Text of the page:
Tackling Head Trauma: The Concussion Problem In Sports

Mar 13, 2009

By: Paul A. Slager
Recent revelations about permanent brain trauma suffered by football players raise serious ethical questions and liability concerns about head trauma in sports. Public understanding about the lasting effects of serious head injuries has been growing in recent years, due in large part to high numbers of soldiers returning from Iraq and Afghanistan with traumatic brain injuries, and even higher profile survivors like journalist Bob Woodward.
Considering the extent of head trauma regularly encountered by football players and other athletes, discussion of the effects of head injuries on these athletes has kept a surprising low tone. With medical centers, public health advocates, former players and their families all becoming increasingly vocal about the real life risks of repetitive head injuries, however, and with medical science establishing ever more clearly the serious and permanent effects of the trauma, athletes, teams and leagues — and the attorneys who represent them — must confront reality: head trauma in sports is a serious problem. As with any important health issue, it is a public health concern, first and foremost, but the issue also raises serious liability concerns that must be considered and addressed by those involved in football and other contact sports.
The Concussion Problem
The Center for Disease Control (CDC) reports that 1.8 to 3.6 million sports and recreation-related concussions occur in the United States each year. While many who suffer concussions make a full recovery, others are not so lucky. According to the CDC, concussions, also know as mild traumatic brain injuries, are caused “by a bump, blow or jolt to either the head or body that causes the brain to move rapidly inside the skull,” which “can have serious and long-term health effects.” These “include headache, nausea, fatigue, confusion or memory problems, sleep disturbances, or mood changes.” What is not widely known is that the full impact of a concussion is often impossible to assess until well after the injury. In many cases, symptoms are noticed right after the injury; in other cases, however, the CDC notes that “some [symptoms] might not be recognized until days or weeks later.”
No sport in America invites more concern about head injuries than football. Blows to the head are a regular part of the game for football players at every level, from Pee Wee leagues to the National Football League. According to the CDC, among injuries taking place during organized high school sports, football accounts for more than 60% of all concussions.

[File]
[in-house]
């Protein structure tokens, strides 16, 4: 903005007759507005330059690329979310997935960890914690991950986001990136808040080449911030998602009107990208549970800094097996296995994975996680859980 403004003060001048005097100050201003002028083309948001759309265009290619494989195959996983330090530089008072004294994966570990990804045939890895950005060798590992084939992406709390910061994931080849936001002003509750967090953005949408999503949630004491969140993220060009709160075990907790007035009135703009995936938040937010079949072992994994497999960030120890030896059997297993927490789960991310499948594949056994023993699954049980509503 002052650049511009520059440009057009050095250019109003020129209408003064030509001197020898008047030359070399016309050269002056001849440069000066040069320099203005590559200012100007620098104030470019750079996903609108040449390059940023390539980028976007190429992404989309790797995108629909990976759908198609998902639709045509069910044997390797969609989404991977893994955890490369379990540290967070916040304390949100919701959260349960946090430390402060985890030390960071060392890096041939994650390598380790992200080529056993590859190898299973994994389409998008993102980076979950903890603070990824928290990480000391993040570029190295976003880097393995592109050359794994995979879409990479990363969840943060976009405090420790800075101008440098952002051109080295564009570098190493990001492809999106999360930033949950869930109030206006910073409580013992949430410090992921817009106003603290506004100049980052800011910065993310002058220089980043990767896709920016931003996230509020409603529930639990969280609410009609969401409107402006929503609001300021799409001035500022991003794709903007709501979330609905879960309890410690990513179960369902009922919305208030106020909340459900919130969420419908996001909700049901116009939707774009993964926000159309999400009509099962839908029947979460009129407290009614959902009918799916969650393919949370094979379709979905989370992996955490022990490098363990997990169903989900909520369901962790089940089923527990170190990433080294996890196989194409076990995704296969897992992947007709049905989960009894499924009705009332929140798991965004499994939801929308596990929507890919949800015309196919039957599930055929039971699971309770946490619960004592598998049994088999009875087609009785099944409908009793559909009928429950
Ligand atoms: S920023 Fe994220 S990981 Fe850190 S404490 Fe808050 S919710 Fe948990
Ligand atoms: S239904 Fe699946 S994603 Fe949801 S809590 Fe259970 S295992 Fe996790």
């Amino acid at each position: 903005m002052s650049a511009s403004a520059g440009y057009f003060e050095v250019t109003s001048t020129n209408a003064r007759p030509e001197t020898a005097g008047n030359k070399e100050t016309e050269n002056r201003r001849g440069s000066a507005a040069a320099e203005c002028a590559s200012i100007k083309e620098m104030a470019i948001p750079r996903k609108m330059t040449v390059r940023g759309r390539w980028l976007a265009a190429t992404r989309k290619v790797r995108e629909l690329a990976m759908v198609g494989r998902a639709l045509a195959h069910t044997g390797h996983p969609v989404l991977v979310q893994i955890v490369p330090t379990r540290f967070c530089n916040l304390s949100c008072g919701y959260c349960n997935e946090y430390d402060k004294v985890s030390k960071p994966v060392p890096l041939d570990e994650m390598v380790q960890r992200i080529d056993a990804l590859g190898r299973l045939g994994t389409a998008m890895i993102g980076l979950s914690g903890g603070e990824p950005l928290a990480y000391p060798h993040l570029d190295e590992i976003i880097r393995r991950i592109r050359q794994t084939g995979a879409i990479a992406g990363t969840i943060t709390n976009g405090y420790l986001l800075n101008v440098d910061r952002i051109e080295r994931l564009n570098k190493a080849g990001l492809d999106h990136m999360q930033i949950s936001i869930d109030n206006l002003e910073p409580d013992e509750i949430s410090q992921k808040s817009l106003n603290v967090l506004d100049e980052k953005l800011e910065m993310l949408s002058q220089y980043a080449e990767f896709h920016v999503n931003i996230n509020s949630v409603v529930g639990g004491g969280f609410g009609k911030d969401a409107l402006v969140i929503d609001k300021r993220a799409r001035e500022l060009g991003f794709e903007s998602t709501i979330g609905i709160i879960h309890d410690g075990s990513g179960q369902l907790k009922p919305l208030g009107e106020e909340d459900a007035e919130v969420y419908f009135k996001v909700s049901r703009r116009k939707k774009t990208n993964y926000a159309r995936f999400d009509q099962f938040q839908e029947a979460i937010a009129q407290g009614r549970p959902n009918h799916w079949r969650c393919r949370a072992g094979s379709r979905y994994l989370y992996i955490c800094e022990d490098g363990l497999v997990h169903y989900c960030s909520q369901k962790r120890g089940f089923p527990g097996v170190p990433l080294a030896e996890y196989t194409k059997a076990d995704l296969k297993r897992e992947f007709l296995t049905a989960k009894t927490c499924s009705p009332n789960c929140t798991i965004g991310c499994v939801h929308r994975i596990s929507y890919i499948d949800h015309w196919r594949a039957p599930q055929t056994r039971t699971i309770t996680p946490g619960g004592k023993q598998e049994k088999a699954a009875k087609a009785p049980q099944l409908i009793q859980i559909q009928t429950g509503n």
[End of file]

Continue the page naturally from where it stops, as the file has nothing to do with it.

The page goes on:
The incidence of concussions, or mild traumatic brain injuries, in the NFL has also reached a disturbing level. Injury reports publicly released by National Football League teams provide a sobering counterbalance to the excitement of the NFL schedule. Weekly injury reports during the 2008-09 regular (non-playoff) season alone revealed 76 separate player injuries classified by teams as concussion or head injuries. Most of these injured players were listed by their teams as “probable” or “questionable” for the game immediately following the game they were injured in, but the vast majority played without missing a single game. This despite widespread belief in the medical and rehabilitation communities that suffering multiple concussions in a short time period significantly increases the risk of serious, long-term effects of the trauma.
Counting the number of players on the NFL injury lists, one would expect a high number of current and former football players to be stricken with long term ill effects associated with mild traumatic brain injury. In fact, in recent years there has been a noticeable uptick in troubling reports and research reflecting former football players who are suffering long-term effects of repeated head trauma. Researchers at Boston University School of Medicine’s reputed Center for the Study of Traumatic Encephalopathy (the “BU Center”) published data in late January 2009 that should raise the blood pressure of the National Football League, its Players’ Association, and football players at all levels.
Brain tissue studies of former football players, obtained posthumously by the BU Center, revealed obvious signs of serious long-term brain damage, called chronic traumatic encephalopathy (“CTE”). The BU Center has studied the brains of six former professional football players, some of whom died in their 30’s and 40’s: all six brains demonstrated pronounced CTE. Another brain studied by the BU Center of an 18 year old former football player demonstrated similar signs of CTE. Researchers at the BU Center found physiological changes in these relatively young brains that they would have expected to see in the brains of 80 year olds with advanced dementia or Alzheimer’s disease.